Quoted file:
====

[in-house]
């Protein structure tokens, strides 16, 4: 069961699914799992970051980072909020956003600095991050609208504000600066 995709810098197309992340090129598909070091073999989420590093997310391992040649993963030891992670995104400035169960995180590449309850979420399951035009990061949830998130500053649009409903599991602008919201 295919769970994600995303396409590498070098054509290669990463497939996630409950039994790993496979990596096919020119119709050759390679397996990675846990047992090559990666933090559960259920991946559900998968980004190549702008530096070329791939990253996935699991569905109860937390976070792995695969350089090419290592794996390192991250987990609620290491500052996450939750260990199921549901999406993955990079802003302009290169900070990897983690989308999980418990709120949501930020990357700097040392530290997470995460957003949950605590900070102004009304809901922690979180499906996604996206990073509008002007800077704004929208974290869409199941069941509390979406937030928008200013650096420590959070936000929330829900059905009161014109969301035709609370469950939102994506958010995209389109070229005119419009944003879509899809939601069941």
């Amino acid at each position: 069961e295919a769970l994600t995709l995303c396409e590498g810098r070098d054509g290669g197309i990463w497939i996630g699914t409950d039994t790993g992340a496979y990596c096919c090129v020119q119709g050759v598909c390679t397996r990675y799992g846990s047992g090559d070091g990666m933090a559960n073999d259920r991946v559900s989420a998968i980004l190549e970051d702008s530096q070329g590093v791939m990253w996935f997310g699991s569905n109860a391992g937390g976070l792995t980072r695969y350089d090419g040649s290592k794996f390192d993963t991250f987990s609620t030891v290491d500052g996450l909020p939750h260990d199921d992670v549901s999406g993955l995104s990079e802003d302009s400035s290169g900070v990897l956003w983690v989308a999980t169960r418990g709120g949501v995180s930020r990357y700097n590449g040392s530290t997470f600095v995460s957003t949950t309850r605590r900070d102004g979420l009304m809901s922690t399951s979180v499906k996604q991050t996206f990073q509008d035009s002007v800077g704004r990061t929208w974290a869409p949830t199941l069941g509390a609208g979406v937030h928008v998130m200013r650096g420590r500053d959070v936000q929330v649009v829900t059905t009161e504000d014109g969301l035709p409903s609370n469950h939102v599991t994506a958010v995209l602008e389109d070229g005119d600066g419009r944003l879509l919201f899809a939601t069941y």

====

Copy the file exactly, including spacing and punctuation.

[in-house]
């Protein structure tokens, strides 16, 4: 069961699914799992970051980072909020956003600095991050609208504000600066 995709810098197309992340090129598909070091073999989420590093997310391992040649993963030891992670995104400035169960995180590449309850979420399951035009990061949830998130500053649009409903599991602008919201 295919769970994600995303396409590498070098054509290669990463497939996630409950039994790993496979990596096919020119119709050759390679397996990675846990047992090559990666933090559960259920991946559900998968980004190549702008530096070329791939990253996935699991569905109860937390976070792995695969350089090419290592794996390192991250987990609620290491500052996450939750260990199921549901999406993955990079802003302009290169900070990897983690989308999980418990709120949501930020990357700097040392530290997470995460957003949950605590900070102004009304809901922690979180499906996604996206990073509008002007800077704004929208974290869409199941069941509390979406937030928008200013650096420590959070936000929330829900059905009161014109969301035709609370469950939102994506958010995209389109070229005119419009944003879509899809939601069941």
């Amino acid at each position: 069961e295919a769970l994600t995709l995303c396409e590498g810098r070098d054509g290669g197309i990463w497939i996630g699914t409950d039994t790993g992340a496979y990596c096919c090129v020119q119709g050759v598909c390679t397996r990675y799992g846990s047992g090559d070091g990666m933090a559960n073999d259920r991946v559900s989420a998968i980004l190549e970051d702008s530096q070329g590093v791939m990253w996935f997310g699991s569905n109860a391992g937390g976070l792995t980072r695969y350089d090419g040649s290592k794996f390192d993963t991250f987990s609620t030891v290491d500052g996450l909020p939750h260990d199921d992670v549901s999406g993955l995104s990079e802003d302009s400035s290169g900070v990897l956003w983690v989308a999980t169960r418990g709120g949501v995180s930020r990357y700097n590449g040392s530290t997470f600095v995460s957003t949950t309850r605590r900070d102004g979420l009304m809901s922690t399951s979180v499906k996604q991050t996206f990073q509008d035009s002007v800077g704004r990061t929208w974290a869409p949830t199941l069941g509390a609208g979406v937030h928008v998130m200013r650096g420590r500053d959070v936000q929330v649009v829900t059905t009161e504000d014109g969301l035709p409903s609370n469950h939102v599991t994506a958010v995209l602008e389109d070229g005119d600066g419009r944003l879509l919201f899809a939601t069941y």